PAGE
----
You’d be forgiven for thinking that when it comes to a subject as specific and targeted as plant machinery, there wouldn’t be a great many dodgy dealers out there. In reality however this isn’t the case at all – the UK’s less-than above-board plant machinery market is booming like never before.
In terms of why, it all comes down to the way in which demand for quality construction machinery and accessories at the lowest possible price has never been higher. As such, record volumes are being stolen and sold on every week, unscrupulous sellers are peddling worn out wares as ‘nearly new’ bargains and the poor buyers on the receiving end of these goods are learning the hard way that taking things for granted isn’t a good idea.
According to the experts at www.ukforks.com, there’s never been a greater need for vigilance when it comes to the plant machinery buying process. But at the same time, it’s also generally quite easy to spot the dodgy machinery on the market long before you come close to handing over the cash and taking it away.
Proactivity pays, so here’s a look at the five most common signs the machinery you’re looking at is dodgy:
1 – They’re Desperate to Shift It
First of all, when you come across a seller that’s well and truly desperate to get rid of their gear in a hurry, this doesn’t usually bode well for the buyer. It’s not to say that this means it’s guaranteed to be a 100% dodgy deal, but is nonetheless a trademark warning sign that something isn’t right. After all, if it’s a quality piece of kit they’re selling and the price is right, it’s not like it’ll take them long to find another buyer even if you back out. So, if it seems like they’re in too much of a hurry, you might want to slow down yourself.
2 – It’s Far too Cheap
When and where you come across any piece of quality plant machinery for a price that’s too good to be true, trust your instincts and avoid the temptation to dive in. The reason being that there’s a set industry standard price for pretty much everything across the board when it comes to any given make and model of plant machinery – freebies and bargains are really non-existent. As such, when you find yourself presented with something that’s exponentially cheaper than it should be and with no real reason for the low price, you can probably work out why it might be priced so low. It might be stolen, it might not work or it might be a fake – in any case, you don’t want anything to do with it.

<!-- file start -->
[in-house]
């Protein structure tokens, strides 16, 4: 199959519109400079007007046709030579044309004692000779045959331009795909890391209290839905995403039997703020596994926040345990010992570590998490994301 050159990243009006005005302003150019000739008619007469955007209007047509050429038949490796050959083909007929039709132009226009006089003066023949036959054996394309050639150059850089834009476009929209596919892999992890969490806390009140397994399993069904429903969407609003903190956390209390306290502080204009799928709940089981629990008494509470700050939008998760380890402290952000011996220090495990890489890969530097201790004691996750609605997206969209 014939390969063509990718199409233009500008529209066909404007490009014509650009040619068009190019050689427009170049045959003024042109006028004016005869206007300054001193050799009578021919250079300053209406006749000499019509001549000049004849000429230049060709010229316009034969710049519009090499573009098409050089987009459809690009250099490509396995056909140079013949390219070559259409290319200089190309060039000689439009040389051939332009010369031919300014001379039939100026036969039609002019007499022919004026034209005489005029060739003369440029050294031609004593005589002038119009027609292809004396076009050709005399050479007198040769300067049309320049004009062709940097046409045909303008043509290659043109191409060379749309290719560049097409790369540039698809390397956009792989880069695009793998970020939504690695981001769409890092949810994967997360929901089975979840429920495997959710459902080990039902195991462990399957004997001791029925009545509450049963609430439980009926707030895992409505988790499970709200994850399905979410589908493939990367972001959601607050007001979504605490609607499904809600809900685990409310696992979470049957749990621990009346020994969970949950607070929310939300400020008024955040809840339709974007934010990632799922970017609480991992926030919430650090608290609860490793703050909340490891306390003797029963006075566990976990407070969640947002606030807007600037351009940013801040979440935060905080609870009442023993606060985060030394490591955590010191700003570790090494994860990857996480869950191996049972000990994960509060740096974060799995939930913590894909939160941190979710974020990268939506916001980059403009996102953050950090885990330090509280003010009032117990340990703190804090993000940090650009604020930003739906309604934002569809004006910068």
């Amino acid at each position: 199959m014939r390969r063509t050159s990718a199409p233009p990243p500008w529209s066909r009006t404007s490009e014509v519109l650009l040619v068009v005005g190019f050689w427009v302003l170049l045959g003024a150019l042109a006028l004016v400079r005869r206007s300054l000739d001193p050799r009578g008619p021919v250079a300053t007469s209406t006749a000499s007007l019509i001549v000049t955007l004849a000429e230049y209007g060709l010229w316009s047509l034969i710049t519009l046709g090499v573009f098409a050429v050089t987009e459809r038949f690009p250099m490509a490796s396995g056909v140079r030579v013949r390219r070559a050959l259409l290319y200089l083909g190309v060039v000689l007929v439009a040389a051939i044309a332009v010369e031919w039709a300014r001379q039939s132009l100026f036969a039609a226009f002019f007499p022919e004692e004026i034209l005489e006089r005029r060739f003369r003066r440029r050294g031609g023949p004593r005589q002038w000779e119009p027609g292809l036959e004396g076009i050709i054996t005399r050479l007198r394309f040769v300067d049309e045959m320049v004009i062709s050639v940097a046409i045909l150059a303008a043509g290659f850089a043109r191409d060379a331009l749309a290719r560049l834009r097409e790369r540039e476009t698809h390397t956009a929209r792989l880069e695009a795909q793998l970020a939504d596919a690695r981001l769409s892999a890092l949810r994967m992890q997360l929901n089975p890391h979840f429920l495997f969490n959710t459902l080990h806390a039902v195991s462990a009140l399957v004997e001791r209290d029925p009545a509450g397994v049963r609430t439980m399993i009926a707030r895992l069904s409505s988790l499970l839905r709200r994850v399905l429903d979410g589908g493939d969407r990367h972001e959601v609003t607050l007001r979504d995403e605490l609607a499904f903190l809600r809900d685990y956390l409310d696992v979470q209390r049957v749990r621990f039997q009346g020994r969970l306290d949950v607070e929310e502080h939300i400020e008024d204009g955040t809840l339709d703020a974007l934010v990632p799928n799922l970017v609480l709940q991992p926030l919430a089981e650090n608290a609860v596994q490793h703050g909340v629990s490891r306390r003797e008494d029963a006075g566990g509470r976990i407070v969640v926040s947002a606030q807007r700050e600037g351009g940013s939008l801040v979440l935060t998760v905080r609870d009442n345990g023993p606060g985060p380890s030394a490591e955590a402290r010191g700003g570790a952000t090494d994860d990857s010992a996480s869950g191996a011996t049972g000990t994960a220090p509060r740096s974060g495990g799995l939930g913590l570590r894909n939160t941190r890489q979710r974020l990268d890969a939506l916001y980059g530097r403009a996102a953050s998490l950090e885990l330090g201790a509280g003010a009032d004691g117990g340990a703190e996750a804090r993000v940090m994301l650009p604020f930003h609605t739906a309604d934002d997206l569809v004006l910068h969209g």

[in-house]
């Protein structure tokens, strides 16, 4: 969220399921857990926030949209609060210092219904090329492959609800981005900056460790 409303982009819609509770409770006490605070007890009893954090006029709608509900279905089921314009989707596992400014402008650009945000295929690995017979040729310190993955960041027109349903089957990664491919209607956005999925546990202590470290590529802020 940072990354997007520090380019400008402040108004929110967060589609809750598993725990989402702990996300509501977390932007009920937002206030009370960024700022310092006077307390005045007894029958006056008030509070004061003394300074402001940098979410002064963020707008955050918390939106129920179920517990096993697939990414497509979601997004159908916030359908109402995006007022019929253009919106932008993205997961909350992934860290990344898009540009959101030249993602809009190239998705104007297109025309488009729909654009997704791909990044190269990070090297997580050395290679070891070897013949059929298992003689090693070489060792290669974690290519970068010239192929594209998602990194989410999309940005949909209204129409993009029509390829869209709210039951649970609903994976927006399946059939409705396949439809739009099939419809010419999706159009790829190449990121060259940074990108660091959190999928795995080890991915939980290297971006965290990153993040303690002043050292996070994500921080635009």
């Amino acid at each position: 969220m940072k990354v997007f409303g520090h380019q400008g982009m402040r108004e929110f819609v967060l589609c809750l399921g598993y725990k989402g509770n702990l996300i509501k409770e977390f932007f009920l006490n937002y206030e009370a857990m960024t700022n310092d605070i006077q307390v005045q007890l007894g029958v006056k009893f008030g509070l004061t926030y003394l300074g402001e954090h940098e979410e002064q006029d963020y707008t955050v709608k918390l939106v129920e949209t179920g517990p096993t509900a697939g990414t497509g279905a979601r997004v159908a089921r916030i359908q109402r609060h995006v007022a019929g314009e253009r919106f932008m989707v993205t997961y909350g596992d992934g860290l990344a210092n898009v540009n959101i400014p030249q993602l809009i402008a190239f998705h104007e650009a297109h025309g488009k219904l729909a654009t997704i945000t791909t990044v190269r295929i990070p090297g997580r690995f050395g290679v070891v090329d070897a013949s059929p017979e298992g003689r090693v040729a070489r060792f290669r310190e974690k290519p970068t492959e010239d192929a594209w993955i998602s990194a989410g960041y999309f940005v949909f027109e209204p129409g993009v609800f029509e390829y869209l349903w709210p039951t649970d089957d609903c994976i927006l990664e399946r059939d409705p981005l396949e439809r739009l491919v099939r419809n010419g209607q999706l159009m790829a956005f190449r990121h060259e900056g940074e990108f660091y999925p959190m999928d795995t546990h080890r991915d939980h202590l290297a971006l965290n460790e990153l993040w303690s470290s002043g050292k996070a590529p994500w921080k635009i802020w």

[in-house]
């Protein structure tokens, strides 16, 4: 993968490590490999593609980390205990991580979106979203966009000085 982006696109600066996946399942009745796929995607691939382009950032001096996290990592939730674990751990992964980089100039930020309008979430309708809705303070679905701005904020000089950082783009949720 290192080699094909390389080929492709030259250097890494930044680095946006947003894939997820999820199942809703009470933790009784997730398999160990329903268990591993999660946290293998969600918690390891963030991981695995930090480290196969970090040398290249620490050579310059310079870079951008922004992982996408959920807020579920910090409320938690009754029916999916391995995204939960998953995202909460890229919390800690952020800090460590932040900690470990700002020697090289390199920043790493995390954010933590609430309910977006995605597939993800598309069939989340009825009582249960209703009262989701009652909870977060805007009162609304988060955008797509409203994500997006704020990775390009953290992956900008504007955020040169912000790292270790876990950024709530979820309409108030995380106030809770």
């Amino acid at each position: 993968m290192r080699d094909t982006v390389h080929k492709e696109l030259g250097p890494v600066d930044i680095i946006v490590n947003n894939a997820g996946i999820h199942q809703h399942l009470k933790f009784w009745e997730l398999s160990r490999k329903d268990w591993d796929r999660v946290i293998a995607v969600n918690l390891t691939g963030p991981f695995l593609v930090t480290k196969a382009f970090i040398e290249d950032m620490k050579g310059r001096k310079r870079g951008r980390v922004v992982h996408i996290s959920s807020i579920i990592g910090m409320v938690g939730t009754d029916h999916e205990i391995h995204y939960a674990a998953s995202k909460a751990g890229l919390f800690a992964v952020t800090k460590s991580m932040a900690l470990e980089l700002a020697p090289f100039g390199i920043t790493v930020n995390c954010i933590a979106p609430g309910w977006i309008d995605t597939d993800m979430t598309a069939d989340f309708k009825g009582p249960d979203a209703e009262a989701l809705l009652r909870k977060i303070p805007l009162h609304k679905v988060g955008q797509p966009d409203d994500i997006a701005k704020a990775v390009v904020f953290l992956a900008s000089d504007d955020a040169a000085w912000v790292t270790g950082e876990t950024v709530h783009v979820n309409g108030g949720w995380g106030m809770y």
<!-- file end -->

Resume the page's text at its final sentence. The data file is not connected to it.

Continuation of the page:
3 – No Paperwork
It’s not like you have to hand over a million reams of paperwork just to buy or sell plant machinery – just a simple piece of paper confirming the sale and its details will do. As such, if you encounter a seller who for any given reasons is not willing/insistent upon offering receipts, invoices or any other standard bits of paperwork, chances are there’s a good reason for this…and not one that’s in your favour. They might be trying to cover their tracks or avoid any headaches when you discover you’ve been duped, so be careful.
4 – No Warranties Even on New Machinery
If they’re looking to sell a brand new piece of equipment from a leading brand that’s never been used, why on Earth is it that they cannot offer some form of guarantee with it? All new equipment like this comes with an extensive warranty as standard whereby it will be repaired or replaced free of charge by the seller should something go wrong. So, when it’s brand new yet on sale with no warranty, what does this tell you? Exactly…nothing good.
5 – The Seller Can’t Tell You Anything About It
Last but not least, perhaps the most obvious sign of all that someone is selling something that they really shouldn’t be selling is when they clearly have no idea what it is they have or where it came from. Actually, it’s even worse if they do very well know where it came from but are unwilling to tell you – anything they keep hidden about its past should be a very real cause for concern for the buyer. So if they cannot tell you what you need to know at least to the necessary extent to ease your mind, you might want to think about heading to a seller that’s more liberal with the information.